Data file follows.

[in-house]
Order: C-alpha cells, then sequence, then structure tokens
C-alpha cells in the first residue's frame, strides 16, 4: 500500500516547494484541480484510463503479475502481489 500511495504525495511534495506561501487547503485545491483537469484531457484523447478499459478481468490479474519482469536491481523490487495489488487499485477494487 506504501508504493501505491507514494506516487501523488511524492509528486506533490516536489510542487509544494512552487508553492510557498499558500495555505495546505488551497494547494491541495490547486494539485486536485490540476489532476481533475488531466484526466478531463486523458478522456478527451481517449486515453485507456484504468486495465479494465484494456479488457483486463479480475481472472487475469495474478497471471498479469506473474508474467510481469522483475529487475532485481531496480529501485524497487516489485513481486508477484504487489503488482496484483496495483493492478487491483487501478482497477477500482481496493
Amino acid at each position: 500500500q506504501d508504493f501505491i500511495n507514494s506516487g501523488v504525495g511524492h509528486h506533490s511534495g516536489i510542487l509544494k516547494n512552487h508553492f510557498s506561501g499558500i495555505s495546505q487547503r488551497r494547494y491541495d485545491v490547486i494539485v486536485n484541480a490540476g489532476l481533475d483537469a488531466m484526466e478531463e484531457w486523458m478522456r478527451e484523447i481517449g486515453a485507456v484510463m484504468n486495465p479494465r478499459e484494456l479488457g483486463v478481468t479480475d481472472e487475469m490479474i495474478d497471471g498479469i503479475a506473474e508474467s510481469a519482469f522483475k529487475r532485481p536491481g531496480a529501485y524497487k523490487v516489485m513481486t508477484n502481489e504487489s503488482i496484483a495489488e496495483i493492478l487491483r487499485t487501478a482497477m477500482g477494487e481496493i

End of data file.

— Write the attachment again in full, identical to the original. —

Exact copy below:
[in-house]
Order: C-alpha cells, then sequence, then structure tokens
C-alpha cells in the first residue's frame, strides 16, 4: 500500500516547494484541480484510463503479475502481489 500511495504525495511534495506561501487547503485545491483537469484531457484523447478499459478481468490479474519482469536491481523490487495489488487499485477494487 506504501508504493501505491507514494506516487501523488511524492509528486506533490516536489510542487509544494512552487508553492510557498499558500495555505495546505488551497494547494491541495490547486494539485486536485490540476489532476481533475488531466484526466478531463486523458478522456478527451481517449486515453485507456484504468486495465479494465484494456479488457483486463479480475481472472487475469495474478497471471498479469506473474508474467510481469522483475529487475532485481531496480529501485524497487516489485513481486508477484504487489503488482496484483496495483493492478487491483487501478482497477477500482481496493
Amino acid at each position: 500500500q506504501d508504493f501505491i500511495n507514494s506516487g501523488v504525495g511524492h509528486h506533490s511534495g516536489i510542487l509544494k516547494n512552487h508553492f510557498s506561501g499558500i495555505s495546505q487547503r488551497r494547494y491541495d485545491v490547486i494539485v486536485n484541480a490540476g489532476l481533475d483537469a488531466m484526466e478531463e484531457w486523458m478522456r478527451e484523447i481517449g486515453a485507456v484510463m484504468n486495465p479494465r478499459e484494456l479488457g483486463v478481468t479480475d481472472e487475469m490479474i495474478d497471471g498479469i503479475a506473474e508474467s510481469a519482469f522483475k529487475r532485481p536491481g531496480a529501485y524497487k523490487v516489485m513481486t508477484n502481489e504487489s503488482i496484483a495489488e496495483i493492478l487491483r487499485t487501478a482497477m477500482g477494487e481496493i